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    Default Re: copper galvanized connection in attic

    Hmm, he did say LP didn't he. I guess I better stop skimming over the posts. Ah, I'll still write it up. Why, because I have not inspected a home with LP since I came to Texas. Pretty unusual but true. Oh shoot, even if I do run into LP I will probably still write it up.

    Just doing the hit and run today like yesterday. In between inspections.

    A quick edit.

    I am sitting here doing my report from the first inspection smelling like a rat form my first rat infested inspection. I was told it was not a crawl. When I pulled down the road I new it would be. The Realtors uncle met me with a check in hand. If he did not I would have pulled away. The house turned from a 41 year old slab to a 1941 pier and beam. I have another hundred coming for compensation. I guess I won't be doing referrals from this realtor anymore. He already showed his colors.

    Last edited by Ted Menelly; 07-25-2008 at 10:48 AM.

  8. #8
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    Red face Chill pill time OR get a life AND a spell check.

    He may not have known the house was a crawlspace - I would probably cut him some slack.

    I kind of take those situations with a grain of salt. There are many times I pull up expecting a crawl, and it's a slab. I view it as I win some, and I lose some.

    To get bent out of shape and lose future business because you had to crawl a little, just strikes me as biting off your nose to spite your face. If it happened all the time, it's another thing. But, everyone is entitled to make at least one mistake.

    Kind of like your spelling.


  9. #9
    Ted Menelly's Avatar
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    Default Re: copper galvanized connection in attic

    Bent out of shape? No just calling it like it is. I talked to him three times trying to schedule this. He has been to the house three times during the time I was trying to schedule. He finally sent me an email last night with the same info. Again, not 41 years old but built in 1941. Not a slab but a serious rat infested crawl. I highlight everything in red for concerns. I just emailed the report off a few minutes ago. It was all red and I did not even get into being Mr nit picky. Just pulling up to this property or just approaching this property you can see a handful of serious concerns. Get out of the vehicle and still 25 feet away all you smell is rats.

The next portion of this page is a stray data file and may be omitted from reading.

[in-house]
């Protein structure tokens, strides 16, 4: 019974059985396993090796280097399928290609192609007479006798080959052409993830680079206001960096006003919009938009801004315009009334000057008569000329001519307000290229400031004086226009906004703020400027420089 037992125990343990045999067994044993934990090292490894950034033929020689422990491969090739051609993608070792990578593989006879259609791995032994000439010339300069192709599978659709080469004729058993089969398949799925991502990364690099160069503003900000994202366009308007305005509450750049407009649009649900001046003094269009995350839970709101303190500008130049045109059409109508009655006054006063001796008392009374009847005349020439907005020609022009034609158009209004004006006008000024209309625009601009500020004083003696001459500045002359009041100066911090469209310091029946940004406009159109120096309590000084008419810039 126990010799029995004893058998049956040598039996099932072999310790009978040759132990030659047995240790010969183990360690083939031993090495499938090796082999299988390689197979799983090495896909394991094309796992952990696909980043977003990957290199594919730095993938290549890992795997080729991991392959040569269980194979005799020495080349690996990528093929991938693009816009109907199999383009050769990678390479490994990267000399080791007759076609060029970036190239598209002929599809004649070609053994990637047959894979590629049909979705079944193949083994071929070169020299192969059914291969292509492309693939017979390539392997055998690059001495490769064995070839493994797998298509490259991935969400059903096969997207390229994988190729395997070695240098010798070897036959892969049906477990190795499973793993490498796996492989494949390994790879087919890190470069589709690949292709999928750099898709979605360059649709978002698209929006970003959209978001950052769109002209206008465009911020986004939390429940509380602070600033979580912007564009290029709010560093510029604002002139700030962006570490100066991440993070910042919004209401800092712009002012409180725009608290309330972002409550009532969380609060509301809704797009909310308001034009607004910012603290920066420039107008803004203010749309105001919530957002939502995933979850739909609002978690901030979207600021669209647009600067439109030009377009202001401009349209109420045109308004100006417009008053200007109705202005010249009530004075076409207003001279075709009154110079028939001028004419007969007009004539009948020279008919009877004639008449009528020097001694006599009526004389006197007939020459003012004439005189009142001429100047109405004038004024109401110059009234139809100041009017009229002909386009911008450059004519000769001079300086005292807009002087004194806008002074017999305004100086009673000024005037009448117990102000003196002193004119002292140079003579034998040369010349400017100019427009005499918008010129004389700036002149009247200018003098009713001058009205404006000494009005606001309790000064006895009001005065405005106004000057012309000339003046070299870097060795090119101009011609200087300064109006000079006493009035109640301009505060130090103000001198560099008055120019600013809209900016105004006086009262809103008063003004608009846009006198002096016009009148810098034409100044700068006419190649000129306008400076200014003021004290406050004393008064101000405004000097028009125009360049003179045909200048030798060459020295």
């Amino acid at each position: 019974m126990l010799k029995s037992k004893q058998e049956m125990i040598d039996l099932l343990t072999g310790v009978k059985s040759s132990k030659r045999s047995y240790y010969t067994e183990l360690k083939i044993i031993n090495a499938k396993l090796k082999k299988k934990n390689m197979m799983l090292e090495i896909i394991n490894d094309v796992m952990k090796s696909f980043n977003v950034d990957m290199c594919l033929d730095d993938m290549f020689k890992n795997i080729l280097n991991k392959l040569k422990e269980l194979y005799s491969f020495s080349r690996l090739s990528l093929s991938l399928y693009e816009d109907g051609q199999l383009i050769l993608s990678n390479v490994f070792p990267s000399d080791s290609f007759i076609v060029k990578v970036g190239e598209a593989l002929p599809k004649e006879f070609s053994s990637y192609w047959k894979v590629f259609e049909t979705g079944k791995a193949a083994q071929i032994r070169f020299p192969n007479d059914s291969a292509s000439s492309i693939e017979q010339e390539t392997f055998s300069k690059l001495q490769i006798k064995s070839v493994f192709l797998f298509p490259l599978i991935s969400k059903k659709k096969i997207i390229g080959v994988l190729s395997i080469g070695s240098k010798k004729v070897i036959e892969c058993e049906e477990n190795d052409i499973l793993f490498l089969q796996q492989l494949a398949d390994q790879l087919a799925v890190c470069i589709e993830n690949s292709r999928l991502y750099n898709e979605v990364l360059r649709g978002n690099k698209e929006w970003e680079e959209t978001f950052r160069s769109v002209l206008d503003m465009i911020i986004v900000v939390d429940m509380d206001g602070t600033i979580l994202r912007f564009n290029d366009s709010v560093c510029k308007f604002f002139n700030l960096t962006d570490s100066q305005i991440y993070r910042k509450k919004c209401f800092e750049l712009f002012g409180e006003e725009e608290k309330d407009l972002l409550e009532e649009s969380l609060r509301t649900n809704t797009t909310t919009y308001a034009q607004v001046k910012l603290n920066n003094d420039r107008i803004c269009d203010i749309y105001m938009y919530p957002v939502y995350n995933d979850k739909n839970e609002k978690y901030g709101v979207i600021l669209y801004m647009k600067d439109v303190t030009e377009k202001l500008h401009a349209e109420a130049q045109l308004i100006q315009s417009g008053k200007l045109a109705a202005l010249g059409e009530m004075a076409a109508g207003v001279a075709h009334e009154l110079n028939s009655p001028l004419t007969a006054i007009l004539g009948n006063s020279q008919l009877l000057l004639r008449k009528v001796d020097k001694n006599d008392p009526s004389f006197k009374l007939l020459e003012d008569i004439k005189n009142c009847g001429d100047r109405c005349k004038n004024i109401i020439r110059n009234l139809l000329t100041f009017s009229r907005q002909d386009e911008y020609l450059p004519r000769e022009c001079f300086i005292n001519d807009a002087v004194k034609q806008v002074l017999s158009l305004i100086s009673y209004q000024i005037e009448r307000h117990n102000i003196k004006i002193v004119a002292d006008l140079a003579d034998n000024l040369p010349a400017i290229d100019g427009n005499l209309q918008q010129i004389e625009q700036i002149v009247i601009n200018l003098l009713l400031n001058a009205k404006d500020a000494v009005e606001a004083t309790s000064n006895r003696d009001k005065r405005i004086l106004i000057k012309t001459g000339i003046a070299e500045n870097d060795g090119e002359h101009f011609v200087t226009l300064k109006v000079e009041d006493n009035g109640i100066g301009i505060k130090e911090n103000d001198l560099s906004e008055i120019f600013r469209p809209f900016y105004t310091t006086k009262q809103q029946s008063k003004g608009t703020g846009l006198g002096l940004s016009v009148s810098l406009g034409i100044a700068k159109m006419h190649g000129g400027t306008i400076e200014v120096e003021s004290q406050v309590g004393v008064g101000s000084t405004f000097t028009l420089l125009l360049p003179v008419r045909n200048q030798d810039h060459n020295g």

Sorry I did not explain it better but seriously. He new exactly what he was selling me for an inspection. He has been back there for three days in a row. He was probably hoping that I did cut him some slack and you win some you lose some and just kept it at the price sold on.

    If the situation was different and I knew it was an oops it would be a totally different story especially if it was a long time referring party.
    I know by some of my posts I may seem a little on the out of control side but I am actually a very down to earth , reasonable, sensible, logical, smiling, forgiving son of a --------, oooooopps, nice guy.

    Just a quick edit. I always know the exact age and type of foundation before I go to any house and have never had any ooops. If they are unsure I call the listing agent for the MLS or just get the info from them. Even if the client does know I always get the info from the agents, including occupied or not.

    Anyway I guess you would have to have been privy to the conversations I had with this agent to understand the situation.

    See, Look I can smile

    Last edited by Ted Menelly; 07-25-2008 at 03:31 PM.

  10. #10
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    Default Re: copper galvanized connection in attic

    Quote Originally Posted by Ted Menelly View Post
    I will have to check , but I do not think I am mistaken, galvy cannot be used for gas in the home as well.
    Galvanized is allowed, we had this discussion several times in recent months.

    Jerry Peck, Construction / Litigation Consultant
    Construction Litigation Consultants, LLC ( www.ConstructionLitigationConsultants.com )
    www.AskCodeMan.com

  11. #11
    Ted Menelly's Avatar
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    Default Re: copper galvanized connection in attic